About the Session
Therapy is more effective when we assess our clients’ “resiliency” accurately at each moment. The more acutely the therapist tracks subtle shifts to more hyper- and hypo-arousal, the closer the therapy can focus on problematic dynamics that cause our clients to disconnect. Somatic signs lead us into non-verbal processes, as do numerous other indicators of client disconnection from full presence. These crucial “non-presenting problems” strongly impact therapy. Tracking “disconnections” guides us into our clients’ process: somatic bracing, incongruities (smiling when sad), rhetorical questions, collapsing, vagueness, interrupting self, wishing/hoping, signs of sympathetic and dorsal vagal activation, shifts in contact, and more.
Learning Objective 1
Participants will be able to describe the “window of tolerance” and how they can use it as an active lens to assess moment-by-moment resiliency in their clients.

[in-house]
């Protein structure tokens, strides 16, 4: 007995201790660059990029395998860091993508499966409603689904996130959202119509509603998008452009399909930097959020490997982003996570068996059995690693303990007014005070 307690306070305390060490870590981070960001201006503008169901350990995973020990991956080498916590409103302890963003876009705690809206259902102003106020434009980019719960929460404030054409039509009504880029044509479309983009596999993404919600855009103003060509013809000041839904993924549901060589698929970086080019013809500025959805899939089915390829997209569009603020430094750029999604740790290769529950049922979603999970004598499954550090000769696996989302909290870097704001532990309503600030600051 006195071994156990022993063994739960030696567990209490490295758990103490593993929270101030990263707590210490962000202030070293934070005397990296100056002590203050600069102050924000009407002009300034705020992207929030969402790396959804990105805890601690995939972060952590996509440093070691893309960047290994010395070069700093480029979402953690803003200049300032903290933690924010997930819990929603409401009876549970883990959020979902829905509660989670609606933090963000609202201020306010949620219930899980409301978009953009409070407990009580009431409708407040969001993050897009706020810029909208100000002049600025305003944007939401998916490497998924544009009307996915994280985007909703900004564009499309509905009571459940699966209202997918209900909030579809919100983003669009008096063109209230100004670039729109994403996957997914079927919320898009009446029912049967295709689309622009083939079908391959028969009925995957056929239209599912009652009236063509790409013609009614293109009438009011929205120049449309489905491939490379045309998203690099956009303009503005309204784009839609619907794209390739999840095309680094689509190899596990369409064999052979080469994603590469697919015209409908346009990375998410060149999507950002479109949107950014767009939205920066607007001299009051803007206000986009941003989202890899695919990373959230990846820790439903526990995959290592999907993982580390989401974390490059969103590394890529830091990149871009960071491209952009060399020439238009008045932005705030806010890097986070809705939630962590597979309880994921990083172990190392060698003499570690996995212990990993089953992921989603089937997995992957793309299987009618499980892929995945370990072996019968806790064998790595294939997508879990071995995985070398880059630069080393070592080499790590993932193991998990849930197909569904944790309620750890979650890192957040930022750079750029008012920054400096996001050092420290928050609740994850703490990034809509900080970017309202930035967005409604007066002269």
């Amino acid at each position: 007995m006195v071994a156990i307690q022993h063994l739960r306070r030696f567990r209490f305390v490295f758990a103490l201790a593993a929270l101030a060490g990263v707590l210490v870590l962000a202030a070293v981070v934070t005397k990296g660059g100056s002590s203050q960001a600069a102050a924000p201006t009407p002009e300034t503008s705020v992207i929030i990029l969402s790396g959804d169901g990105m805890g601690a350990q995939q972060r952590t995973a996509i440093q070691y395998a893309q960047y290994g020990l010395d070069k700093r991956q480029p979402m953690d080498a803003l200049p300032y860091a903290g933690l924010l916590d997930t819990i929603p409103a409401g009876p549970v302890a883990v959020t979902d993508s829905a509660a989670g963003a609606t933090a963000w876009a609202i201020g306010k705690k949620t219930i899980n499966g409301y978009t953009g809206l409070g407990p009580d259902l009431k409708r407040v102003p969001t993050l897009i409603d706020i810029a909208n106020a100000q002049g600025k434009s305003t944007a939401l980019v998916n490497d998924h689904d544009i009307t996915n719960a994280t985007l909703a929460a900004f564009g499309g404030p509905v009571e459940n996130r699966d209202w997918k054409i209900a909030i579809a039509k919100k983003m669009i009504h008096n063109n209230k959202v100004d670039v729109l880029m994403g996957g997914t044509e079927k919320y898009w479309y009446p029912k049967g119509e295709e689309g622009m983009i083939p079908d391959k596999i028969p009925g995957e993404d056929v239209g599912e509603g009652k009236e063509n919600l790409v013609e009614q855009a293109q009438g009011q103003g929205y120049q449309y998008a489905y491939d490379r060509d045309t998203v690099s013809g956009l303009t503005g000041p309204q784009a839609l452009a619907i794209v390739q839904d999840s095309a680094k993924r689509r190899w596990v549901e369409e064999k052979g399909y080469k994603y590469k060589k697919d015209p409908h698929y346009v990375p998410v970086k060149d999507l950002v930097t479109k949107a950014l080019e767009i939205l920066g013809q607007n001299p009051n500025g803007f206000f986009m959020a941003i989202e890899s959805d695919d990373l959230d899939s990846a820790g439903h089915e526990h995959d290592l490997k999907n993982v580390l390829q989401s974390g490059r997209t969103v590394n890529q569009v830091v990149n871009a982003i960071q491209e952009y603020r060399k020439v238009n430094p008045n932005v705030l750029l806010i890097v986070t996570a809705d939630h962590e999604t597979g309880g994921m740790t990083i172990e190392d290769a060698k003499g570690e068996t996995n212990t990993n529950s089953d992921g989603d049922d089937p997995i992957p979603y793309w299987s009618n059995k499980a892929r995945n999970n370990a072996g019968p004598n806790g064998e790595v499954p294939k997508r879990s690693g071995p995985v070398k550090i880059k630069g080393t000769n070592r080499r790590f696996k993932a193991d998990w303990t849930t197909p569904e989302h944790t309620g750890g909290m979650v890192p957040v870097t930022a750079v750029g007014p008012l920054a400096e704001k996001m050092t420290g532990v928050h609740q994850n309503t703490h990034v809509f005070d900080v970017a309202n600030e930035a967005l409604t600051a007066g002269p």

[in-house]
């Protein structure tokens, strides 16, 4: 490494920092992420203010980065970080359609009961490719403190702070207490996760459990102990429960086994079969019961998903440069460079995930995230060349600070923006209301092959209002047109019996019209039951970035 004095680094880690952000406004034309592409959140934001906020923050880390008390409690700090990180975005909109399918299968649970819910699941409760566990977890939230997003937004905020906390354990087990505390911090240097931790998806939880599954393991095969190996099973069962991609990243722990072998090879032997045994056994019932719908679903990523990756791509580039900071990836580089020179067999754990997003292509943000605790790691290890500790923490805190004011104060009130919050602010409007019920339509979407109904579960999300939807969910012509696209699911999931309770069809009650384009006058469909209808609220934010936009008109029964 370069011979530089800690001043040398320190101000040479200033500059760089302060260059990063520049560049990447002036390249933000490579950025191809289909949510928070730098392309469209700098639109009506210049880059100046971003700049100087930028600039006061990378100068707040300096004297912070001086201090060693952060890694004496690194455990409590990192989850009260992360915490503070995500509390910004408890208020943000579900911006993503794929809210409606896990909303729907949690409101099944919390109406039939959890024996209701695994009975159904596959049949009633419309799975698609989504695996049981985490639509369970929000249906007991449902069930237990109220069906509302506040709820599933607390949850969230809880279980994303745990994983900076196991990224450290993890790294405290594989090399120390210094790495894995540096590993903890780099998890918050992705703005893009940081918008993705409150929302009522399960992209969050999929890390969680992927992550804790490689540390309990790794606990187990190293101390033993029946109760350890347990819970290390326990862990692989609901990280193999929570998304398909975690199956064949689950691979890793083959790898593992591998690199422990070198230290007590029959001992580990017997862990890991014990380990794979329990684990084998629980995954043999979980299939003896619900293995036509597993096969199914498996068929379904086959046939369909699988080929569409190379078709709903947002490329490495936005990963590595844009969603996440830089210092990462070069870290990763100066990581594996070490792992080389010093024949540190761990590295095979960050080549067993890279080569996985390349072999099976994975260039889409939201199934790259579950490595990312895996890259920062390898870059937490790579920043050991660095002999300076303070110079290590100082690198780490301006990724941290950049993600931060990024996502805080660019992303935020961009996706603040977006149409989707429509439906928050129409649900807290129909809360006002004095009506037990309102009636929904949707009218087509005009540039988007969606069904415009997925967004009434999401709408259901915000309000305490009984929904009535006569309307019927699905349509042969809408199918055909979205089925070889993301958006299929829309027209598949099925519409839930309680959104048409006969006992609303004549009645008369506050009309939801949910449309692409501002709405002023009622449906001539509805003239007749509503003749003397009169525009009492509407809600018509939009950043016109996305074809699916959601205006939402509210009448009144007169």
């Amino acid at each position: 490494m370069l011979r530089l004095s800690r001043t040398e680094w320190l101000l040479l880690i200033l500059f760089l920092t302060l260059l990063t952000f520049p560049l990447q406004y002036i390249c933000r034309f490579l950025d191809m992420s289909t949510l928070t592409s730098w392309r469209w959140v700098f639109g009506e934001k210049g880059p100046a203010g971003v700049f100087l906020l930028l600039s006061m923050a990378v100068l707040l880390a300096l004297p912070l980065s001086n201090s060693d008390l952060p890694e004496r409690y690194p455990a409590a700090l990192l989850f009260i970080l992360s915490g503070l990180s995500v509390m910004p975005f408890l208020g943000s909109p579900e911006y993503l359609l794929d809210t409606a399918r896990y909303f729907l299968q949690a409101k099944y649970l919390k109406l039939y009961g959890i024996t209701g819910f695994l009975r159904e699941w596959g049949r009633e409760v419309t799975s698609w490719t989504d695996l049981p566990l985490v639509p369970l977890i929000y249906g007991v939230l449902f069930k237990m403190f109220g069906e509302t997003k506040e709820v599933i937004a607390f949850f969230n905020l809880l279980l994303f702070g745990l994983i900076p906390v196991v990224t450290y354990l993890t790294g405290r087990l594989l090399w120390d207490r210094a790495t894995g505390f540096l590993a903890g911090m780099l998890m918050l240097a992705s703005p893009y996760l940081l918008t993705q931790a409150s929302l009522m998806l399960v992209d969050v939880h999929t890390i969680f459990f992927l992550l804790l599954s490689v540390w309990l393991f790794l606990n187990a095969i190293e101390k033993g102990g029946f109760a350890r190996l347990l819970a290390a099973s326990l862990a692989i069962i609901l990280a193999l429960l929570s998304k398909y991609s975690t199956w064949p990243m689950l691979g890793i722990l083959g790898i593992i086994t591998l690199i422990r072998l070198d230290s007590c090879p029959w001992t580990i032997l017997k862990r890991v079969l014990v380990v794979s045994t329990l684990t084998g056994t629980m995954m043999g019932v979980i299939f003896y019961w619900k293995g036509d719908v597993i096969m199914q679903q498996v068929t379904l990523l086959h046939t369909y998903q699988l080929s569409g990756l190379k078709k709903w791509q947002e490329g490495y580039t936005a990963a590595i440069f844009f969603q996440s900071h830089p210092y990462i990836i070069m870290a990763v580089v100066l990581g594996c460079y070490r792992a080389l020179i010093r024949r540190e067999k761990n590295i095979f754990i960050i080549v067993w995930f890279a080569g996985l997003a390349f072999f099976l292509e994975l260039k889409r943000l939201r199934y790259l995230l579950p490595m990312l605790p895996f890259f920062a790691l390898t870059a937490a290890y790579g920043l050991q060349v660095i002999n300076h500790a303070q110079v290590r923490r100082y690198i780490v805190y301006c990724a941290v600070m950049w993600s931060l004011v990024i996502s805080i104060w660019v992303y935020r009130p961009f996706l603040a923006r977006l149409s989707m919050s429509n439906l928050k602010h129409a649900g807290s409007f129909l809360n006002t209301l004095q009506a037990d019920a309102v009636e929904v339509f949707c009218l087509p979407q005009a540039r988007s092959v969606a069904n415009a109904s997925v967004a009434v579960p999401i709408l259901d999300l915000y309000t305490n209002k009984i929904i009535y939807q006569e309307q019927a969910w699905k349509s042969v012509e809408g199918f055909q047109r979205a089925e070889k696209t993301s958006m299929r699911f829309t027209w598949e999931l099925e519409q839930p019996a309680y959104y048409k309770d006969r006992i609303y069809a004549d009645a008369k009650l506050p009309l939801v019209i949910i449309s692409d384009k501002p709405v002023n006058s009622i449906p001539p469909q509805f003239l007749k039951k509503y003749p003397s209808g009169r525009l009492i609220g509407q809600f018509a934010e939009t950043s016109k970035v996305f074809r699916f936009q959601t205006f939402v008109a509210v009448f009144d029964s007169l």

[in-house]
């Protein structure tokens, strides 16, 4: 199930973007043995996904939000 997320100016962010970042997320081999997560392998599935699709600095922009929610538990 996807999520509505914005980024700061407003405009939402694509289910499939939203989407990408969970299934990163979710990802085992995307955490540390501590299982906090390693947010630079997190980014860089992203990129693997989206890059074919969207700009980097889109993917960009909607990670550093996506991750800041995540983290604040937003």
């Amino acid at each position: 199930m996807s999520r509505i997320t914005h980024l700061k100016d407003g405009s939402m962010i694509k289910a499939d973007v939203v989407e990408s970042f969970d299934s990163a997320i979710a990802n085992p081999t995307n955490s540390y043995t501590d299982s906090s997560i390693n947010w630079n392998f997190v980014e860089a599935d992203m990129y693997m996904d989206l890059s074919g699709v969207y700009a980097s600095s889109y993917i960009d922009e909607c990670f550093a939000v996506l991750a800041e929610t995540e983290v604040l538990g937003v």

Learning Objective 2
Participants will be able to describe 3 ways to track resiliency somatically, and implications for pacing the sessions from that data. This includes the acute assessment of when to use bilateral stimulation, and when not to, in order to stabilize the therapy.
Learning Objective 3
Participants will be able to identify 3 signs of how clients “disconnect” during sessions, and interventions to make the process more explicit so awareness of the activation is tolerable for reprocessing.
Learning Objective 4
Participants will be able to identify 3 signs of “subtle dissociation” observable from close somatic and nervous system tracking, and describe options for how to target the dissociative process itself.
CEs Available: 3